Saturday, May 16, 2015

Yellow-Headed Blackbird

First let me enter a warning - I am not a "birder."  I say this not as a point of pride but in admiration for birders who study birds, identify their flight patterns and habits, recognize their calls (maybe), and keep track of where and when they see the first of a species or subsequent finds in nearby counties or distant lands.

Having said that, when I received an email from Charley Burwick titled "yellow-headed blackbird" which sounded like an oxymoron I thought he was blowing smoke.  Any school child has an image of a blackbird, featured in song as..... well a black bird.  But there was a picture that even he couldn't make up.

Ebird reported sightings- Darker =more frequent
In my defense, Charley tells me that any migration through Missouri is rare and brief and they are lucky to spot them. The yellow-headed blackbird winters in Mexico before migrating to the north-central states and Canada for breeding. They favor wetlands where they feed on insects and aquatic invertebrates. They often forage for seeds and grains in cultivated fields, mixing with flocks of other blackbird species. You can see on the EBird map of reported sightings above that their appearance in Missouri is very uncommon.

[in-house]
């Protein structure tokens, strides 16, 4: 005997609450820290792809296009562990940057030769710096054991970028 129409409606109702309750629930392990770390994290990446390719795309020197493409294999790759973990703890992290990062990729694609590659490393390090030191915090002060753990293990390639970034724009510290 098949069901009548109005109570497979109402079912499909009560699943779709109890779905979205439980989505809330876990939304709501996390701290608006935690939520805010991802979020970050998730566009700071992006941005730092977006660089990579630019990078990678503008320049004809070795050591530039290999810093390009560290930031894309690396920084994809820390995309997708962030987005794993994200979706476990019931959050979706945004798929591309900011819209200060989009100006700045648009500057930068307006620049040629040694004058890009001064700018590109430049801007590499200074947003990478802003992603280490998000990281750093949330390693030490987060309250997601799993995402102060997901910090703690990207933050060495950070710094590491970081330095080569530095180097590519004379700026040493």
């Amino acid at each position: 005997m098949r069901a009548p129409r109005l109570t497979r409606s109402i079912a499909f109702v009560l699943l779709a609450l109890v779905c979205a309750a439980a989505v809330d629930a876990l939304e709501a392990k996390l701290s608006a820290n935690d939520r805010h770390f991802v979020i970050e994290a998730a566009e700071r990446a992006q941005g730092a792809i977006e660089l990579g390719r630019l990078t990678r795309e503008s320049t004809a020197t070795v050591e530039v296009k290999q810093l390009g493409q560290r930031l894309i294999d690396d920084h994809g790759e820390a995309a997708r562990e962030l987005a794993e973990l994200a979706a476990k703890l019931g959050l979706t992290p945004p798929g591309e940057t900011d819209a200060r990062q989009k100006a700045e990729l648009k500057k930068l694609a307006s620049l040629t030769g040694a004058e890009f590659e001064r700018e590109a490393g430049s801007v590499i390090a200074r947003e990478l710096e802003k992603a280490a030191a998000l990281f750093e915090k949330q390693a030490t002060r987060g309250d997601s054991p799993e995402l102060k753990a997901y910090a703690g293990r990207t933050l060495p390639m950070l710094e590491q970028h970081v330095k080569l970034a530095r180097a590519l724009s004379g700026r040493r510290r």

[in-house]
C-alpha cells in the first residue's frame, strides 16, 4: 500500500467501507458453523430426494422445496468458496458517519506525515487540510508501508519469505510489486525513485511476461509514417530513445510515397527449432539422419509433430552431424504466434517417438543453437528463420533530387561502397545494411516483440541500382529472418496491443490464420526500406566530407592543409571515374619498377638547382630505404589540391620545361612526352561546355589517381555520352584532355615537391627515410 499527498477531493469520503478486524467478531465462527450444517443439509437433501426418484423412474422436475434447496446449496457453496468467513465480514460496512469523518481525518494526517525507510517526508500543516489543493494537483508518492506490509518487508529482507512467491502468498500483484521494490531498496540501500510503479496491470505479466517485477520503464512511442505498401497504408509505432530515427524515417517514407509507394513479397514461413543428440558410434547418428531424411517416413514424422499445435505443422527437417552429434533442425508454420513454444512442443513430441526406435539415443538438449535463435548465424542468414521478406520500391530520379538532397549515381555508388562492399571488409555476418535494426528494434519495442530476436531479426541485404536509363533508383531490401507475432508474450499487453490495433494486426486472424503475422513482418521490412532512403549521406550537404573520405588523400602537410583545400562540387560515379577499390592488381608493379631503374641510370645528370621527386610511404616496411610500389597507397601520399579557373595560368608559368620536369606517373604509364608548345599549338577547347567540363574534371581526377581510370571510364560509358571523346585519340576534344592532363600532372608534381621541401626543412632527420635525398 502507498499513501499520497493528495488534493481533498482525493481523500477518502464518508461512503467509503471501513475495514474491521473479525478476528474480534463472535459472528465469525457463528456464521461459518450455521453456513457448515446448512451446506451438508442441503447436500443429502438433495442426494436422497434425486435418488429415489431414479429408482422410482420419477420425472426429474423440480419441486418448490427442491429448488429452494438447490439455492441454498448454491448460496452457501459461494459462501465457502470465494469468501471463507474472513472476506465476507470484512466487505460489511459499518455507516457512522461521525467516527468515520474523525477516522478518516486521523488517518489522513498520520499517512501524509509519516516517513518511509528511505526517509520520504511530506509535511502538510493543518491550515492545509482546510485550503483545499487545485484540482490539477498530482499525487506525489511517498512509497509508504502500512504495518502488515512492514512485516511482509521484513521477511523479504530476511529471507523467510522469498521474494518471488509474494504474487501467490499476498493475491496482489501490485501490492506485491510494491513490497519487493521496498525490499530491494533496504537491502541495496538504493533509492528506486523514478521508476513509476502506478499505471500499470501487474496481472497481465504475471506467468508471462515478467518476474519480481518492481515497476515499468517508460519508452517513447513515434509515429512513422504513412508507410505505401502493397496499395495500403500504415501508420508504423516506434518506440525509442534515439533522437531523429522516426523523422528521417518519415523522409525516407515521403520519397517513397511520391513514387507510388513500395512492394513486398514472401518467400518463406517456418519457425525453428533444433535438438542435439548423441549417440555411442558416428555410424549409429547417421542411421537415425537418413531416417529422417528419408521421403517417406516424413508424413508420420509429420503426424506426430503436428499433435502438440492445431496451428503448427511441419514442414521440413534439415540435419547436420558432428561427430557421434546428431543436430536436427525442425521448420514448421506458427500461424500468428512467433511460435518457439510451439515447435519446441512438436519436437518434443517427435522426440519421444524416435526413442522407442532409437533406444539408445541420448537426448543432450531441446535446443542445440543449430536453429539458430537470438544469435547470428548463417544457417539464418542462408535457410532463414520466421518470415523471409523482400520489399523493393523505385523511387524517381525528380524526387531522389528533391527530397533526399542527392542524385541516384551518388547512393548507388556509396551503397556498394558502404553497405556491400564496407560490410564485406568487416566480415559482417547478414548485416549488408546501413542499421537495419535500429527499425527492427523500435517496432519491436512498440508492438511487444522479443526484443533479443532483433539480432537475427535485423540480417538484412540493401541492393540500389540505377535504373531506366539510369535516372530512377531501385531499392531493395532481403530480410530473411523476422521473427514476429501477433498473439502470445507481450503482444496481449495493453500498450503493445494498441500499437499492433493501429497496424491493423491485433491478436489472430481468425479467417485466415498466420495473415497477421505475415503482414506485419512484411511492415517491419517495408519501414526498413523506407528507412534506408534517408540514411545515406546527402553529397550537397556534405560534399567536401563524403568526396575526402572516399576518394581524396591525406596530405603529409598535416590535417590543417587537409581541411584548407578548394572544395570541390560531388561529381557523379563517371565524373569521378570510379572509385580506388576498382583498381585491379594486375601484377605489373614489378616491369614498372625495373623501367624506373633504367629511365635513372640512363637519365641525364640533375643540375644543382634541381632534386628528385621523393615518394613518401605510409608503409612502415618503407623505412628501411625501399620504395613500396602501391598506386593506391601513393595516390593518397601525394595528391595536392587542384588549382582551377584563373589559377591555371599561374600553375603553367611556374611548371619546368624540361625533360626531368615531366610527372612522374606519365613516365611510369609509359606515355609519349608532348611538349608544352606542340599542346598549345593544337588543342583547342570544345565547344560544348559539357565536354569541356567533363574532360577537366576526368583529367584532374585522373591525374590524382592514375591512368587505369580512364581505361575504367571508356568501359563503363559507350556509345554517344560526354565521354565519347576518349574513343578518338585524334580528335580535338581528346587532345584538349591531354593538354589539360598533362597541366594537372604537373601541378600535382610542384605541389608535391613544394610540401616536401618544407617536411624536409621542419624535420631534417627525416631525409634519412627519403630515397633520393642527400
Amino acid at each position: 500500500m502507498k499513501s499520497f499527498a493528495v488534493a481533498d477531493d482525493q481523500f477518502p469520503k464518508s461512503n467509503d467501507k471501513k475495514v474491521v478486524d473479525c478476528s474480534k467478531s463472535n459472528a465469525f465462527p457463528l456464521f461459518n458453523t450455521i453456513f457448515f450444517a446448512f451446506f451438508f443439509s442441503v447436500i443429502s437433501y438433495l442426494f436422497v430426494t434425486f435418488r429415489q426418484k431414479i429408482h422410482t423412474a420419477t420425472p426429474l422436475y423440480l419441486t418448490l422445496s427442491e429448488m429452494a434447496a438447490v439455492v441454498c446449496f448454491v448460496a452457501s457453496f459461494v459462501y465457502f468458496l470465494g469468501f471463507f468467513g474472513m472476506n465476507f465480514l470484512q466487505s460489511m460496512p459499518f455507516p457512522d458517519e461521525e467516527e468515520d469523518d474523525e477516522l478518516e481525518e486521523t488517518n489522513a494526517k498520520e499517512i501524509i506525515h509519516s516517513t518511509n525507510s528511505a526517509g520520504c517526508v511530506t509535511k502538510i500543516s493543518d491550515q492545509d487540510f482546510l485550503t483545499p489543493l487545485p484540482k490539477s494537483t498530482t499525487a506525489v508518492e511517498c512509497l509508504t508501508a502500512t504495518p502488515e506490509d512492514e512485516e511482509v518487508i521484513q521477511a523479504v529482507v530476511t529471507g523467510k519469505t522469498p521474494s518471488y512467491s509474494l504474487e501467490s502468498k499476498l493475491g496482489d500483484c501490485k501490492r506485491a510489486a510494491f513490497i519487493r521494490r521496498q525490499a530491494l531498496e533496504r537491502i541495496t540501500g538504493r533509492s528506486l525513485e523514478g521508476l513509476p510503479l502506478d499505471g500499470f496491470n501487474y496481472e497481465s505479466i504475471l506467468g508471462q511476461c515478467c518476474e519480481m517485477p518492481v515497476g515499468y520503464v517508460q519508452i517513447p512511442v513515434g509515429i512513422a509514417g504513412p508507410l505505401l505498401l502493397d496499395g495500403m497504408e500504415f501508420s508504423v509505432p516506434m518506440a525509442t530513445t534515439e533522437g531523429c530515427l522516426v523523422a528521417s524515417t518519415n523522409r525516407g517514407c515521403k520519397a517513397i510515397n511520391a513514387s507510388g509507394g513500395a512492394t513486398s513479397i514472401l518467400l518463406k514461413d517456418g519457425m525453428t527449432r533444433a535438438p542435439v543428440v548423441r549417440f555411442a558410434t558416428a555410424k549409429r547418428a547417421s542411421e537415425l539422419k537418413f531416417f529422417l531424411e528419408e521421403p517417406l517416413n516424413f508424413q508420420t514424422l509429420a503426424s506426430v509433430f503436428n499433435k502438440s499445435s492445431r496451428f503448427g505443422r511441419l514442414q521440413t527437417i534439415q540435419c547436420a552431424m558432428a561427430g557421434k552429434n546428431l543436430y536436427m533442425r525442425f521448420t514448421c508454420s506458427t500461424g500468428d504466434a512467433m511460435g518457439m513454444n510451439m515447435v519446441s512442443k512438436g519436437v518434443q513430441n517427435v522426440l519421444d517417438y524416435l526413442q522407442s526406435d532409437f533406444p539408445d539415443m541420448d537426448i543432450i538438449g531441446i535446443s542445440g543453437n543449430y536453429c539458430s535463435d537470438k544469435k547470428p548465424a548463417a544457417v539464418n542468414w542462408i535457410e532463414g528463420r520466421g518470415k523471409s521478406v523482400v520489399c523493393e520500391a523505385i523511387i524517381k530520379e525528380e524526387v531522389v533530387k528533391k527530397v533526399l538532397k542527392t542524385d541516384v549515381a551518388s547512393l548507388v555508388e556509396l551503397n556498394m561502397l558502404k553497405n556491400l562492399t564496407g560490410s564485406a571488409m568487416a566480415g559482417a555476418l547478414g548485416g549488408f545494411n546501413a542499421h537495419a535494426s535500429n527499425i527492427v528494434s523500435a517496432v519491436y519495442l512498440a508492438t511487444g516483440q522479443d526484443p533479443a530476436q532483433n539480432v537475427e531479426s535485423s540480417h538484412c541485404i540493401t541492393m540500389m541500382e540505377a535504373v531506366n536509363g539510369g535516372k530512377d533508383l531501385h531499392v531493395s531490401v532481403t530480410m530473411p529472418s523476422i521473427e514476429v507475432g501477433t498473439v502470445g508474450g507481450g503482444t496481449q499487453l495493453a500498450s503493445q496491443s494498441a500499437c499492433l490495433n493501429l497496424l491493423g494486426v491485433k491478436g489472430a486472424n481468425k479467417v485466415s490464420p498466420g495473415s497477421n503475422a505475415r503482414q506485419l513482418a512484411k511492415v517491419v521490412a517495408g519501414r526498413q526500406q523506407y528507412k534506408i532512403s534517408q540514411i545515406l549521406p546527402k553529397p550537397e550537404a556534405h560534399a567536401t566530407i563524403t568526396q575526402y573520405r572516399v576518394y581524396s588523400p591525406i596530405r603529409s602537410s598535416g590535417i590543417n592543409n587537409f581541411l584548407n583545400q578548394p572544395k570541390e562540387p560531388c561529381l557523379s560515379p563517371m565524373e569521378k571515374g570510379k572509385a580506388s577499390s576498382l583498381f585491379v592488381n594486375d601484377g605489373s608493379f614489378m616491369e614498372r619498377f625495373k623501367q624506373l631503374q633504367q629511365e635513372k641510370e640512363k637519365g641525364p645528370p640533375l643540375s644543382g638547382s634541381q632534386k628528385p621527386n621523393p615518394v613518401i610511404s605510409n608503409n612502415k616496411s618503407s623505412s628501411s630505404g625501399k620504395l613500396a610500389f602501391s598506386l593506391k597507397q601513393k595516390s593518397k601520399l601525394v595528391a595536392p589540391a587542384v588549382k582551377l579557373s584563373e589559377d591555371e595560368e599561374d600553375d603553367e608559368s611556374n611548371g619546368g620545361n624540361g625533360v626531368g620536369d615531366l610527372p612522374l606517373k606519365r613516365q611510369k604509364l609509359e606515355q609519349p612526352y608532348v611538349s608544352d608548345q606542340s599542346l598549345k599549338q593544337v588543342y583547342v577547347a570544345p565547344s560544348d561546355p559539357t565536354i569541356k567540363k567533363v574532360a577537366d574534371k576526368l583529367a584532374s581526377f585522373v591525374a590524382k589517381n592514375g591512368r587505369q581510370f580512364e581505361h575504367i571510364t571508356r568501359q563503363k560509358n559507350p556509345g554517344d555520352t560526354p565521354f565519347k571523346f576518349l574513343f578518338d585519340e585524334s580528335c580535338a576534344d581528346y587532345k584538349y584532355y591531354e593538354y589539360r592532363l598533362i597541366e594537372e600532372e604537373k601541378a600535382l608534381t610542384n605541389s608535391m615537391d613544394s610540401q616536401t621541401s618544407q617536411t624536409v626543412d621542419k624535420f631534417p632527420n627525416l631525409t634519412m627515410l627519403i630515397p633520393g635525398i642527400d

Displaying yellow-headed blackbird Courtesy of Ron Dudley
Like their red-winged blackbird cousins, they commonly cling to cattails while sending out their grinding, buzzing call.  Their displays can be incredible as described and illustrated by Ron Dudley at  The males aggressively defend their territory and may mate with up to 8 females, but generally will participate in raising only their first nesting.

Finally, if you ever are in a deep conversation with a birder, you can impress them with this fact.  "In 1825 Charles Lucien Bonaparte, nephew of Napoleon Bonaparte, gave the first detailed description of the yellow-headed blackbird, which was collected in 1820 by Thomas Say and Sir John Richardson."  Take that, Burwick!

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